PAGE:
Barr issued his summary of Mueller’s conclusions -- and his determination with Rosenstein that there wasn’t enough evidence of obstruction of justice -- just two days after receiving Mueller’s final report. The special counsel wasn’t consulted on the letter that included the judgment on obstruction, according to a Justice Department official.
It was the close of a politically explosive 22-month investigation into whether Trump or those around him conspired in Russia’s interference in the 2016 campaign and whether the president sought to obstruct justice.
It’s sure to be only the beginning of months of fighting in Congress -- and perhaps in the courts -- over how much should be disclosed from Mueller’s report. Barr said in a letter to Congress on Friday that after this initial summary he’ll consult with Mueller and Rosenstein to determine what other information from the report can be released to Congress and the public.” Nothing in the Justice Department’s regulations on special counsels would prevent Barr from releasing Mueller’s report once certain material is redacted, including classified matters and information about continuing law enforcement operations. But Barr has cited the department’s policies against publicly criticizing someone who isn’t indicted -- and against indicting a sitting president.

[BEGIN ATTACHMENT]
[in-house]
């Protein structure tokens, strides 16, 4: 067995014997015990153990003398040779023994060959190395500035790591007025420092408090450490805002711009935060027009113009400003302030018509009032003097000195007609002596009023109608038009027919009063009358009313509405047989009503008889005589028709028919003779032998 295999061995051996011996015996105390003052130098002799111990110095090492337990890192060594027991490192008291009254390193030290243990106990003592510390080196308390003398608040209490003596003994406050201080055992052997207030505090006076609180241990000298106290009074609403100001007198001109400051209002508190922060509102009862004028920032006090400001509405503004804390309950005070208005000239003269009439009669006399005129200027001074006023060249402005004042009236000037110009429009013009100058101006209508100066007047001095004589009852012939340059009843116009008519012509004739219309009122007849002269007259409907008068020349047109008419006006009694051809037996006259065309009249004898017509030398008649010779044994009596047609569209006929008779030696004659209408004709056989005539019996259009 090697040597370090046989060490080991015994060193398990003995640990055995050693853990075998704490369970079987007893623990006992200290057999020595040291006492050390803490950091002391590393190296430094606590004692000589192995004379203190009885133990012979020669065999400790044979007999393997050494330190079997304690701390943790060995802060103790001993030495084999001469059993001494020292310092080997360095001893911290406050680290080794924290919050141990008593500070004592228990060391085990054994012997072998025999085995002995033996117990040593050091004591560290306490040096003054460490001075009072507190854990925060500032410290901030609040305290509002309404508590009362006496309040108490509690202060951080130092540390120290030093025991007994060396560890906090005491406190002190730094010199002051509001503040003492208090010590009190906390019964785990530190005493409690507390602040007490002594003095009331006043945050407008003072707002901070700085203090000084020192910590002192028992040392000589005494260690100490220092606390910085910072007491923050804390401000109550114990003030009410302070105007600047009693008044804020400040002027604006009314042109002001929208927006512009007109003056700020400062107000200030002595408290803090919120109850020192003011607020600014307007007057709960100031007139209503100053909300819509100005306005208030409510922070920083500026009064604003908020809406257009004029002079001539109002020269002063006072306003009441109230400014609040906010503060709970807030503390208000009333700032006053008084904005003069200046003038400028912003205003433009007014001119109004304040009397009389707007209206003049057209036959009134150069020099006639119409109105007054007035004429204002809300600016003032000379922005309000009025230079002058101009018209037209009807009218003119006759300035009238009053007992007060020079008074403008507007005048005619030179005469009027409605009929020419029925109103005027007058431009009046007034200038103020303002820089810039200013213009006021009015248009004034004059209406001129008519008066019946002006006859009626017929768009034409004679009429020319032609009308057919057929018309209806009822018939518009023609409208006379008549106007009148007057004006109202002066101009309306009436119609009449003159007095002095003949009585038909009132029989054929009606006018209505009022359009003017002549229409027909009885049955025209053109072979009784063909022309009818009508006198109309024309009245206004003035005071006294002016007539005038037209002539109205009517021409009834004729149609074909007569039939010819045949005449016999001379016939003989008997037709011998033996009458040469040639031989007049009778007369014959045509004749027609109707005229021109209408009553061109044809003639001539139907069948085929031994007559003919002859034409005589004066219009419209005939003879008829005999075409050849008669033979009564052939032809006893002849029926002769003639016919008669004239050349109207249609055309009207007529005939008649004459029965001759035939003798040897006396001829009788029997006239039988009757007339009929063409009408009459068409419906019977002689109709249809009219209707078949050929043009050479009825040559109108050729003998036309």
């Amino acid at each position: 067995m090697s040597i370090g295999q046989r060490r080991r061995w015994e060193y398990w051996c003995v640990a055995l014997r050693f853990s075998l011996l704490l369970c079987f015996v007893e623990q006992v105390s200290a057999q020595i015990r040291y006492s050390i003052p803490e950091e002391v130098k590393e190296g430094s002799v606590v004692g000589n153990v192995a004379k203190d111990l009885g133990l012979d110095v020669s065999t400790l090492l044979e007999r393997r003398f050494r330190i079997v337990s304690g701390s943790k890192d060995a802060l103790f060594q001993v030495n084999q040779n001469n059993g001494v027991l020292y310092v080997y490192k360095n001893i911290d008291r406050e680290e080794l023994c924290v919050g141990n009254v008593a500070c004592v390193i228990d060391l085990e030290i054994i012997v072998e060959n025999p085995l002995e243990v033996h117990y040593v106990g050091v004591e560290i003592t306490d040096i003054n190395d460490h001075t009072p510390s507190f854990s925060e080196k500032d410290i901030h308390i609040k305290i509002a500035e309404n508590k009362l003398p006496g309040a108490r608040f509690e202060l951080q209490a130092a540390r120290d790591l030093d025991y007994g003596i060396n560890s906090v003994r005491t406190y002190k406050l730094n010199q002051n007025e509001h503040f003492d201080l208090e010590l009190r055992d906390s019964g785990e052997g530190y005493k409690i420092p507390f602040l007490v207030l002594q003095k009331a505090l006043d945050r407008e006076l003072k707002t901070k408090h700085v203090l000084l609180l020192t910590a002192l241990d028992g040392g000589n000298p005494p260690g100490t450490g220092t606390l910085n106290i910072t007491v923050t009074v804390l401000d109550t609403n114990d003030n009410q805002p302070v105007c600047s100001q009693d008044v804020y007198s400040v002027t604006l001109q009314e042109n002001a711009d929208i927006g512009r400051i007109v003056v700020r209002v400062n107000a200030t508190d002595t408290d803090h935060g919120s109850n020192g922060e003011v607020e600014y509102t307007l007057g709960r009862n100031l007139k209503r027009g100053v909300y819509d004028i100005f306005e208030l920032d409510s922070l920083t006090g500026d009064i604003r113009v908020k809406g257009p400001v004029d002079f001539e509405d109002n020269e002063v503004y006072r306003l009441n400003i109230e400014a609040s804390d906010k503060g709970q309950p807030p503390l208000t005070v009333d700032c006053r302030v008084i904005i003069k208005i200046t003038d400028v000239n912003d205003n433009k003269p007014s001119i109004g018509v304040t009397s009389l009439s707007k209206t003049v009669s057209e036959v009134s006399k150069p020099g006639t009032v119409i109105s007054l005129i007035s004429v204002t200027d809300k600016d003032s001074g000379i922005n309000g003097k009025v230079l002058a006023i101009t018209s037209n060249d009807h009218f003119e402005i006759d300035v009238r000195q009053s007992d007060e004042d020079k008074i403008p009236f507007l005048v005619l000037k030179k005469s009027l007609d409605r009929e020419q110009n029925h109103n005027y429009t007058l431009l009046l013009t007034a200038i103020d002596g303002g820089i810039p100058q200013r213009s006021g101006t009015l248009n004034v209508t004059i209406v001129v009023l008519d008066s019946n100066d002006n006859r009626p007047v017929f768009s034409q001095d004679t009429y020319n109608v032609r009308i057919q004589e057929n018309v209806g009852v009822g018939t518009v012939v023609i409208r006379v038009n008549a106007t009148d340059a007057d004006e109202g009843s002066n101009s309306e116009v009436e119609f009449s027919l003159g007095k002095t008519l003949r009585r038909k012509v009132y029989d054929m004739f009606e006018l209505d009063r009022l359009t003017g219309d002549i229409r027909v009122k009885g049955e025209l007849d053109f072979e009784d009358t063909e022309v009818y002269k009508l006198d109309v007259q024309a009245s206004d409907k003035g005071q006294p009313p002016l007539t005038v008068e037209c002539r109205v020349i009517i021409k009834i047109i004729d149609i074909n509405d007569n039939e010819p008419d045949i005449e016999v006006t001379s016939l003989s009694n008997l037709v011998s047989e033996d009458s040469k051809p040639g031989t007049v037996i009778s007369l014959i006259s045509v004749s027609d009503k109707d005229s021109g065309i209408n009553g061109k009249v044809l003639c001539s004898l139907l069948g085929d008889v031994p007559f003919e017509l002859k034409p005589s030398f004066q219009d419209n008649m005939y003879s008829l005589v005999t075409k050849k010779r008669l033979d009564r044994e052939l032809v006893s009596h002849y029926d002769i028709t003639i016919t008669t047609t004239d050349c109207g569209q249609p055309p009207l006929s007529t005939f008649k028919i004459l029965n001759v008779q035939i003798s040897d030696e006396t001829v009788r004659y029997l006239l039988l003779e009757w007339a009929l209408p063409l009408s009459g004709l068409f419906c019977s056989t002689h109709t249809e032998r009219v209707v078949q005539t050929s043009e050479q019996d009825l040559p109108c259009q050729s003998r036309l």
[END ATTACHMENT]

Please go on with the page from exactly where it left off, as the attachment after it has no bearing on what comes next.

Democratic lawmakers already have demanded the full report as well as the underlying evidence so they can pursue their own investigations.
Representative Jerrold Nadler, chairman of the House Judiciary Committee, said in a tweet, “In light of the very concerning discrepancies and final decision making at the Justice Department following the Special Counsel report, where Mueller did not exonerate the President, we will be calling Attorney General Barr in to testify.” BLOOMBERG NEWS